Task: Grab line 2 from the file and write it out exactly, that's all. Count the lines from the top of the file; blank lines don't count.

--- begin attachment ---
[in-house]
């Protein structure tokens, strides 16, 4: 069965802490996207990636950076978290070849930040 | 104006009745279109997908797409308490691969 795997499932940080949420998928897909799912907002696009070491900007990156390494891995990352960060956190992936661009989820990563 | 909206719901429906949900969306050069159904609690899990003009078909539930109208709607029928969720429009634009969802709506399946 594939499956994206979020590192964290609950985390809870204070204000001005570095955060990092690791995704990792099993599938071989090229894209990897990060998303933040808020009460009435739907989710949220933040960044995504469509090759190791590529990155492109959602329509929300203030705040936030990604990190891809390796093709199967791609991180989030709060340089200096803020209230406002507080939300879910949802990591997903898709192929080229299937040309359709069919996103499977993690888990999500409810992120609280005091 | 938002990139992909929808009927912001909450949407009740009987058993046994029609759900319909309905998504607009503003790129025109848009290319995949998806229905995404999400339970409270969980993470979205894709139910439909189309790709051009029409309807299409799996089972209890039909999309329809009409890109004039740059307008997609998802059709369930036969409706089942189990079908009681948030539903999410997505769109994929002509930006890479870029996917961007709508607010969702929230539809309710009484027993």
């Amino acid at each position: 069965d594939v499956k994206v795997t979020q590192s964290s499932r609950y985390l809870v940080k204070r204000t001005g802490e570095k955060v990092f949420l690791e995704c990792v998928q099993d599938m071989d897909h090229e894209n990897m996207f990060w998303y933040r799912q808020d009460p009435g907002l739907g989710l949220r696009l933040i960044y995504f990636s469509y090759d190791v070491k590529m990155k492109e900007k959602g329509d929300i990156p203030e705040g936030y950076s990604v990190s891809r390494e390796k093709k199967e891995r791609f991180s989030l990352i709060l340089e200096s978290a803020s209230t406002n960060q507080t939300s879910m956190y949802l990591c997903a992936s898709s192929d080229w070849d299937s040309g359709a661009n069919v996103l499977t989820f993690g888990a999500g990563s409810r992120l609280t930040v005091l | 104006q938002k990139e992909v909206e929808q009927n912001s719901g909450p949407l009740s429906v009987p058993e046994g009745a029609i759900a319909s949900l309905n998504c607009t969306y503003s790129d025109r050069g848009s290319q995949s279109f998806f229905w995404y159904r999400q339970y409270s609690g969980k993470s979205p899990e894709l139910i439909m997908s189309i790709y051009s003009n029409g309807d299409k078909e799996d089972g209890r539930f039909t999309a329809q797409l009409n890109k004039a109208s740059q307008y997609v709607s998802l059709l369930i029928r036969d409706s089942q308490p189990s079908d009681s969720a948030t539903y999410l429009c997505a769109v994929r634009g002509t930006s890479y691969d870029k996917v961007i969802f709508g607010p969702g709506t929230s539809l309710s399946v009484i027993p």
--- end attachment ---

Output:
């Protein structure tokens, strides 16, 4: 069965802490996207990636950076978290070849930040 | 104006009745279109997908797409308490691969 795997499932940080949420998928897909799912907002696009070491900007990156390494891995990352960060956190992936661009989820990563 | 909206719901429906949900969306050069159904609690899990003009078909539930109208709607029928969720429009634009969802709506399946 594939499956994206979020590192964290609950985390809870204070204000001005570095955060990092690791995704990792099993599938071989090229894209990897990060998303933040808020009460009435739907989710949220933040960044995504469509090759190791590529990155492109959602329509929300203030705040936030990604990190891809390796093709199967791609991180989030709060340089200096803020209230406002507080939300879910949802990591997903898709192929080229299937040309359709069919996103499977993690888990999500409810992120609280005091 | 938002990139992909929808009927912001909450949407009740009987058993046994029609759900319909309905998504607009503003790129025109848009290319995949998806229905995404999400339970409270969980993470979205894709139910439909189309790709051009029409309807299409799996089972209890039909999309329809009409890109004039740059307008997609998802059709369930036969409706089942189990079908009681948030539903999410997505769109994929002509930006890479870029996917961007709508607010969702929230539809309710009484027993």